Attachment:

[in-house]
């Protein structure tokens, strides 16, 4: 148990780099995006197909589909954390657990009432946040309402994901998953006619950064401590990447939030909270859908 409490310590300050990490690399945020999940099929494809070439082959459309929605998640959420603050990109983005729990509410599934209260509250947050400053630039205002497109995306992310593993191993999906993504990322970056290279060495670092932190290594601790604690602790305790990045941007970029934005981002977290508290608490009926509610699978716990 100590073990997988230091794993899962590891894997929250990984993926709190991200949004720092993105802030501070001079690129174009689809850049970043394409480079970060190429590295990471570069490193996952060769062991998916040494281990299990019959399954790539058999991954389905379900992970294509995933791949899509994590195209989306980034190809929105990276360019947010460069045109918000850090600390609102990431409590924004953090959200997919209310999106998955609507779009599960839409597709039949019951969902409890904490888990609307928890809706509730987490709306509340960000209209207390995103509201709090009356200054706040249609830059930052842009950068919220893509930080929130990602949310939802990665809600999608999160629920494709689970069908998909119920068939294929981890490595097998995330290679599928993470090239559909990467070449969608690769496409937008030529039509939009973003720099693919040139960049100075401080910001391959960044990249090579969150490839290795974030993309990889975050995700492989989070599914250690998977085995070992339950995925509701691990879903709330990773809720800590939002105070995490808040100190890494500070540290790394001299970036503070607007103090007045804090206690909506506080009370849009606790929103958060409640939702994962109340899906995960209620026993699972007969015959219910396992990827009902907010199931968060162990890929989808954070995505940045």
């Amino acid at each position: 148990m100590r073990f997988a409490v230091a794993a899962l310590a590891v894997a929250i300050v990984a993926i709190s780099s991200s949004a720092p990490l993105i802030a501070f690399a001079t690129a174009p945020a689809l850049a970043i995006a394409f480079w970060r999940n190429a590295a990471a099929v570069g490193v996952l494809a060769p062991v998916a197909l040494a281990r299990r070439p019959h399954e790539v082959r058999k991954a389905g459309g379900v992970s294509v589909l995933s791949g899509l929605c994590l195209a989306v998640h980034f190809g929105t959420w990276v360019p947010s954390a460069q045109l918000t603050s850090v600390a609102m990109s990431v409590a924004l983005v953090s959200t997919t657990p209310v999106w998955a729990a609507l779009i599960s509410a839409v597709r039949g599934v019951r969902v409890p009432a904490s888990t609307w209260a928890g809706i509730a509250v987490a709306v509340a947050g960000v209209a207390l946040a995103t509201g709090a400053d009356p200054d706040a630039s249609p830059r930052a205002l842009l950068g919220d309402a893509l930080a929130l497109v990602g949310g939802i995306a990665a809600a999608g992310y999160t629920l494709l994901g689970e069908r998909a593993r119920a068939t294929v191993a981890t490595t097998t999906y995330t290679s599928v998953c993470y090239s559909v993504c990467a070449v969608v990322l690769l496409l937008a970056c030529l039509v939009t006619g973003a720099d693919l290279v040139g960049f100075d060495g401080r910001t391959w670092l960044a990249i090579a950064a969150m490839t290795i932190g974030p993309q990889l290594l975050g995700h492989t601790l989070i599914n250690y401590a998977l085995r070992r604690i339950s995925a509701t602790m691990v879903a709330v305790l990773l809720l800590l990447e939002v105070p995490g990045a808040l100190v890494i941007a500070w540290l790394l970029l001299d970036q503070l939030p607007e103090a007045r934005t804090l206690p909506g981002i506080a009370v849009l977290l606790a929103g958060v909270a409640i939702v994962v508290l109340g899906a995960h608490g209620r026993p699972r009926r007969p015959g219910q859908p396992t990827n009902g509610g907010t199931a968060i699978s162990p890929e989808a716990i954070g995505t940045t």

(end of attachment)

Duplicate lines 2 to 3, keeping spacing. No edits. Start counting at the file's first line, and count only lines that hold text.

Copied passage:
């Protein structure tokens, strides 16, 4: 148990780099995006197909589909954390657990009432946040309402994901998953006619950064401590990447939030909270859908 409490310590300050990490690399945020999940099929494809070439082959459309929605998640959420603050990109983005729990509410599934209260509250947050400053630039205002497109995306992310593993191993999906993504990322970056290279060495670092932190290594601790604690602790305790990045941007970029934005981002977290508290608490009926509610699978716990 100590073990997988230091794993899962590891894997929250990984993926709190991200949004720092993105802030501070001079690129174009689809850049970043394409480079970060190429590295990471570069490193996952060769062991998916040494281990299990019959399954790539058999991954389905379900992970294509995933791949899509994590195209989306980034190809929105990276360019947010460069045109918000850090600390609102990431409590924004953090959200997919209310999106998955609507779009599960839409597709039949019951969902409890904490888990609307928890809706509730987490709306509340960000209209207390995103509201709090009356200054706040249609830059930052842009950068919220893509930080929130990602949310939802990665809600999608999160629920494709689970069908998909119920068939294929981890490595097998995330290679599928993470090239559909990467070449969608690769496409937008030529039509939009973003720099693919040139960049100075401080910001391959960044990249090579969150490839290795974030993309990889975050995700492989989070599914250690998977085995070992339950995925509701691990879903709330990773809720800590939002105070995490808040100190890494500070540290790394001299970036503070607007103090007045804090206690909506506080009370849009606790929103958060409640939702994962109340899906995960209620026993699972007969015959219910396992990827009902907010199931968060162990890929989808954070995505940045």
């Amino acid at each position: 148990m100590r073990f997988a409490v230091a794993a899962l310590a590891v894997a929250i300050v990984a993926i709190s780099s991200s949004a720092p990490l993105i802030a501070f690399a001079t690129a174009p945020a689809l850049a970043i995006a394409f480079w970060r999940n190429a590295a990471a099929v570069g490193v996952l494809a060769p062991v998916a197909l040494a281990r299990r070439p019959h399954e790539v082959r058999k991954a389905g459309g379900v992970s294509v589909l995933s791949g899509l929605c994590l195209a989306v998640h980034f190809g929105t959420w990276v360019p947010s954390a460069q045109l918000t603050s850090v600390a609102m990109s990431v409590a924004l983005v953090s959200t997919t657990p209310v999106w998955a729990a609507l779009i599960s509410a839409v597709r039949g599934v019951r969902v409890p009432a904490s888990t609307w209260a928890g809706i509730a509250v987490a709306v509340a947050g960000v209209a207390l946040a995103t509201g709090a400053d009356p200054d706040a630039s249609p830059r930052a205002l842009l950068g919220d309402a893509l930080a929130l497109v990602g949310g939802i995306a990665a809600a999608g992310y999160t629920l494709l994901g689970e069908r998909a593993r119920a068939t294929v191993a981890t490595t097998t999906y995330t290679s599928v998953c993470y090239s559909v993504c990467a070449v969608v990322l690769l496409l937008a970056c030529l039509v939009t006619g973003a720099d693919l290279v040139g960049f100075d060495g401080r910001t391959w670092l960044a990249i090579a950064a969150m490839t290795i932190g974030p993309q990889l290594l975050g995700h492989t601790l989070i599914n250690y401590a998977l085995r070992r604690i339950s995925a509701t602790m691990v879903a709330v305790l990773l809720l800590l990447e939002v105070p995490g990045a808040l100190v890494i941007a500070w540290l790394l970029l001299d970036q503070l939030p607007e103090a007045r934005t804090l206690p909506g981002i506080a009370v849009l977290l606790a929103g958060v909270a409640i939702v994962v508290l109340g899906a995960h608490g209620r026993p699972r009926r007969p015959g219910q859908p396992t990827n009902g509610g907010t199931a968060i699978s162990p890929e989808a716990i954070g995505t940045t």